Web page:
| Shingles: A Replay of an Old Virus
Just when you think that childhood diseases were nothing more than
a fuzzy memory bang, you develop shingles. The same virus (varicella-zoster)
that caused chickenpox when you were young gets reactivated in later
life, causing a return of the rash, blisters, and discomfort that
are common with both diseases. About 20 per cent of older Americans
develop shingles during their lifetime.
To help seniors understand and cope with this disease, the National
Institute on Aging has produced a new Age Page, “Shingles,”
which discusses the symptoms, risk factors, treatment, and complications,
including post-herpetic neuralgia (PHN), an extremely painful aftermath
of shingles. The brochure also offers tips for staying comfortable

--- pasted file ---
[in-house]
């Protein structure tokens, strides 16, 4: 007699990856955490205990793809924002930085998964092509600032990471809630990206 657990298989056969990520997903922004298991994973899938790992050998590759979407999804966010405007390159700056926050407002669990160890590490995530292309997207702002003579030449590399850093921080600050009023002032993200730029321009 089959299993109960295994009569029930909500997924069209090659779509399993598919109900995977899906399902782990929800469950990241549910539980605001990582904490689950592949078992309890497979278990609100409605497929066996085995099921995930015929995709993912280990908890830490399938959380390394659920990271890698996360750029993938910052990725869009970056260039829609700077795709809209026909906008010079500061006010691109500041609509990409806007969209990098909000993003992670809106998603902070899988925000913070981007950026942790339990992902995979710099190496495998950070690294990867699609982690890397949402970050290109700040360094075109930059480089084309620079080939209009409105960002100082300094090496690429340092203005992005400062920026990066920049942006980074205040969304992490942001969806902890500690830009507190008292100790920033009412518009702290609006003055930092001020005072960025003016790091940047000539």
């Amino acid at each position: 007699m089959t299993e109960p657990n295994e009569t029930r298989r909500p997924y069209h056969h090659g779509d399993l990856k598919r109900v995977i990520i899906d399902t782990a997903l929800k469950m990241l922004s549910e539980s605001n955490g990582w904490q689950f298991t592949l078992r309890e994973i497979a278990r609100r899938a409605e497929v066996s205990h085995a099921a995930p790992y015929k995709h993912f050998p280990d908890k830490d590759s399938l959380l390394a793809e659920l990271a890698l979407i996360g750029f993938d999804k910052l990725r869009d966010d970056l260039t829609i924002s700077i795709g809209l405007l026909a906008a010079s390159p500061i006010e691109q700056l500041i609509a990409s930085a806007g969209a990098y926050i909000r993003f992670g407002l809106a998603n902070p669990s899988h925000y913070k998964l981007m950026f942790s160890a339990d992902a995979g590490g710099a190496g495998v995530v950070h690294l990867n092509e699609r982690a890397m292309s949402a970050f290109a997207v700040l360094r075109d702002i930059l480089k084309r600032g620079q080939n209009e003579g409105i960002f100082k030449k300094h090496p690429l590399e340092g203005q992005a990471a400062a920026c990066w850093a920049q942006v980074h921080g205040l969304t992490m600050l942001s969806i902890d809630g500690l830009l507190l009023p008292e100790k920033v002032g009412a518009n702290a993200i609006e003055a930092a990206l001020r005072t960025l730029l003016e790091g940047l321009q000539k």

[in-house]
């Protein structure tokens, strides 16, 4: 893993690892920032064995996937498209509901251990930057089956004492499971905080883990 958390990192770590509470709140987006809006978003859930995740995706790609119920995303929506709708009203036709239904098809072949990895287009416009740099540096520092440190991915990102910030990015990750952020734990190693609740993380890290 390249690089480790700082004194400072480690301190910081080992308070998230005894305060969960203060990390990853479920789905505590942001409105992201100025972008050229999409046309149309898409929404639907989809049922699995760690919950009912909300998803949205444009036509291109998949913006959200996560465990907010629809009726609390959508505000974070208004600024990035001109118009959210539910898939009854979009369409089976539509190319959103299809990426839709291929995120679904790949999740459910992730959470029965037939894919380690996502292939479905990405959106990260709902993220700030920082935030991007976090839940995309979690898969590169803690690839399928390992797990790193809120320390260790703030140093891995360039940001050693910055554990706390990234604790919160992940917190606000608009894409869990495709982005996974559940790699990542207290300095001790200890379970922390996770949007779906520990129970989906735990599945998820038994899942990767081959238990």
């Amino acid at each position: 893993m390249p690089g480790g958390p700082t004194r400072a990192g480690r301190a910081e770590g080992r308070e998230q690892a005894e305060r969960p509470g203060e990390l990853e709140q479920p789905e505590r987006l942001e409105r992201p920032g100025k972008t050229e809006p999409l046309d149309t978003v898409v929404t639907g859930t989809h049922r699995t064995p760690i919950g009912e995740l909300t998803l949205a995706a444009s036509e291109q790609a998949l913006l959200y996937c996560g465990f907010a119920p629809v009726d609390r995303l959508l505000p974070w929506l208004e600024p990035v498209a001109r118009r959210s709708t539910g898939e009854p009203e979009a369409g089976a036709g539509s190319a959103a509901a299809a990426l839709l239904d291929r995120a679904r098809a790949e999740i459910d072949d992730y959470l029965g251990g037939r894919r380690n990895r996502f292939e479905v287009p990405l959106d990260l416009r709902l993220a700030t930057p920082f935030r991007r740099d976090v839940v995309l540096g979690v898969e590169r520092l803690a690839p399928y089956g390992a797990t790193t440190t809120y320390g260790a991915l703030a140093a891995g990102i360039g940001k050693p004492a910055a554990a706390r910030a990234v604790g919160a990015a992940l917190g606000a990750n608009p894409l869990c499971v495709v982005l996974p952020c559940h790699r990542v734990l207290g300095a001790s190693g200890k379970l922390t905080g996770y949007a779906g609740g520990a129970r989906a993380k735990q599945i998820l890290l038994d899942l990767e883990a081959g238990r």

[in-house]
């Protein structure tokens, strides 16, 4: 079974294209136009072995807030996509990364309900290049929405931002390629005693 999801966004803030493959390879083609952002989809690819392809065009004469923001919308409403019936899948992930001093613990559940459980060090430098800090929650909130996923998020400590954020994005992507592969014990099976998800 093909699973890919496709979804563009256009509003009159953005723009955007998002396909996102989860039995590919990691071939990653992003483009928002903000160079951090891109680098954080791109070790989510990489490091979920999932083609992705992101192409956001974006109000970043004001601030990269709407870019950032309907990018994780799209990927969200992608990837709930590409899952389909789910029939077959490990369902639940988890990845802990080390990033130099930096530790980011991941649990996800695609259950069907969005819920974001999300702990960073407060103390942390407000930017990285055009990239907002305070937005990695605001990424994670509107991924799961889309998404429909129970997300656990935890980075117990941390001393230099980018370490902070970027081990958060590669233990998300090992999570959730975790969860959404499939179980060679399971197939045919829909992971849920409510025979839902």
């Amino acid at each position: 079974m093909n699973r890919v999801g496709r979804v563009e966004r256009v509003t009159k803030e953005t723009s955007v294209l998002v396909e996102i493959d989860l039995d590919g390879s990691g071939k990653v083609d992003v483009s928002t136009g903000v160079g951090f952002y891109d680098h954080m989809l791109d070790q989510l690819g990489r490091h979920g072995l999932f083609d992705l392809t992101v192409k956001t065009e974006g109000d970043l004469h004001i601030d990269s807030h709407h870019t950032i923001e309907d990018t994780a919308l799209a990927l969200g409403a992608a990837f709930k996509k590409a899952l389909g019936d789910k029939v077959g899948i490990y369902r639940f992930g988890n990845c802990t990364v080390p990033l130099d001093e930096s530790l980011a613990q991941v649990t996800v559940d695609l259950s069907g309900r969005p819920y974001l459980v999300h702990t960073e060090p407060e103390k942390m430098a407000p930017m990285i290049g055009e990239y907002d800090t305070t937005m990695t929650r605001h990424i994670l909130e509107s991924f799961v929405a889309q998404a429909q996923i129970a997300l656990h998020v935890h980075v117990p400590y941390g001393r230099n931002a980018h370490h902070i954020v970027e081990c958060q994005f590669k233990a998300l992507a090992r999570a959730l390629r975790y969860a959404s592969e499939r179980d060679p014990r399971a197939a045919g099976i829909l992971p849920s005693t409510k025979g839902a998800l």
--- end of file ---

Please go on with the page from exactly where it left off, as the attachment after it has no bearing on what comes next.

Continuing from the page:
and lists helpful resources.
Readers can view the Shingles Age Page online or order a free copy
Information on a wide variety of healthy aging topics is available
from NIA’s publications website at http://www.niapublications.org.
You can also call the NIA Information Center at 1-800-222-2225 to
request free print copies of materials.
NIA is one of 27 Institutes and Centers that constitute the National
Institutes of Health. The NIA leads Federal efforts to support and
conduct basic, clinical, epidemiological, and social research on
aging and the special needs of older people. Press releases, fact
sheets, and other materials about aging and aging research can be
viewed at the NIA’s general information website, http://www.nia.nih.gov.